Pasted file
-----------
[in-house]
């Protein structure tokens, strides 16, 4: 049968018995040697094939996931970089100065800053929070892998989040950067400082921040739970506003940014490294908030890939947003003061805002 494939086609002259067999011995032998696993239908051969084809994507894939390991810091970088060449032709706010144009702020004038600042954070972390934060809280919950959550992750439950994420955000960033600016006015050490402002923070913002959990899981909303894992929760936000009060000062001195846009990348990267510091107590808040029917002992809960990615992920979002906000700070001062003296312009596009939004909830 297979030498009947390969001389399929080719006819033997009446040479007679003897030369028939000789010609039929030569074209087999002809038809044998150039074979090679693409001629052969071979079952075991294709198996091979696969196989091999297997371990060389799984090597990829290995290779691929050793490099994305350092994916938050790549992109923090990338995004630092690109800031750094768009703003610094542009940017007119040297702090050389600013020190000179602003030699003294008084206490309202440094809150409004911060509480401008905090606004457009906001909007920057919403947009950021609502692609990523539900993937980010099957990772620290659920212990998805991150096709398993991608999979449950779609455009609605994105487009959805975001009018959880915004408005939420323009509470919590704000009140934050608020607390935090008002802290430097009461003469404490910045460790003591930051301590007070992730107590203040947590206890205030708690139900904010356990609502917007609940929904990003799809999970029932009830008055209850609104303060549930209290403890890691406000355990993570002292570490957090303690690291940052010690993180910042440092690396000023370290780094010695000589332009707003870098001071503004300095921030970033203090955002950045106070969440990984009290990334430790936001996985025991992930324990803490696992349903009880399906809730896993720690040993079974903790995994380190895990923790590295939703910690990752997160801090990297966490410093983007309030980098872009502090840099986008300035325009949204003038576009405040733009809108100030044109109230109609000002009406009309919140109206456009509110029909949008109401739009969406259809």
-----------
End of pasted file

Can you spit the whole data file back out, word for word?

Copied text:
[in-house]
């Protein structure tokens, strides 16, 4: 049968018995040697094939996931970089100065800053929070892998989040950067400082921040739970506003940014490294908030890939947003003061805002 494939086609002259067999011995032998696993239908051969084809994507894939390991810091970088060449032709706010144009702020004038600042954070972390934060809280919950959550992750439950994420955000960033600016006015050490402002923070913002959990899981909303894992929760936000009060000062001195846009990348990267510091107590808040029917002992809960990615992920979002906000700070001062003296312009596009939004909830 297979030498009947390969001389399929080719006819033997009446040479007679003897030369028939000789010609039929030569074209087999002809038809044998150039074979090679693409001629052969071979079952075991294709198996091979696969196989091999297997371990060389799984090597990829290995290779691929050793490099994305350092994916938050790549992109923090990338995004630092690109800031750094768009703003610094542009940017007119040297702090050389600013020190000179602003030699003294008084206490309202440094809150409004911060509480401008905090606004457009906001909007920057919403947009950021609502692609990523539900993937980010099957990772620290659920212990998805991150096709398993991608999979449950779609455009609605994105487009959805975001009018959880915004408005939420323009509470919590704000009140934050608020607390935090008002802290430097009461003469404490910045460790003591930051301590007070992730107590203040947590206890205030708690139900904010356990609502917007609940929904990003799809999970029932009830008055209850609104303060549930209290403890890691406000355990993570002292570490957090303690690291940052010690993180910042440092690396000023370290780094010695000589332009707003870098001071503004300095921030970033203090955002950045106070969440990984009290990334430790936001996985025991992930324990803490696992349903009880399906809730896993720690040993079974903790995994380190895990923790590295939703910690990752997160801090990297966490410093983007309030980098872009502090840099986008300035325009949204003038576009405040733009809108100030044109109230109609000002009406009309919140109206456009509110029909949008109401739009969406259809």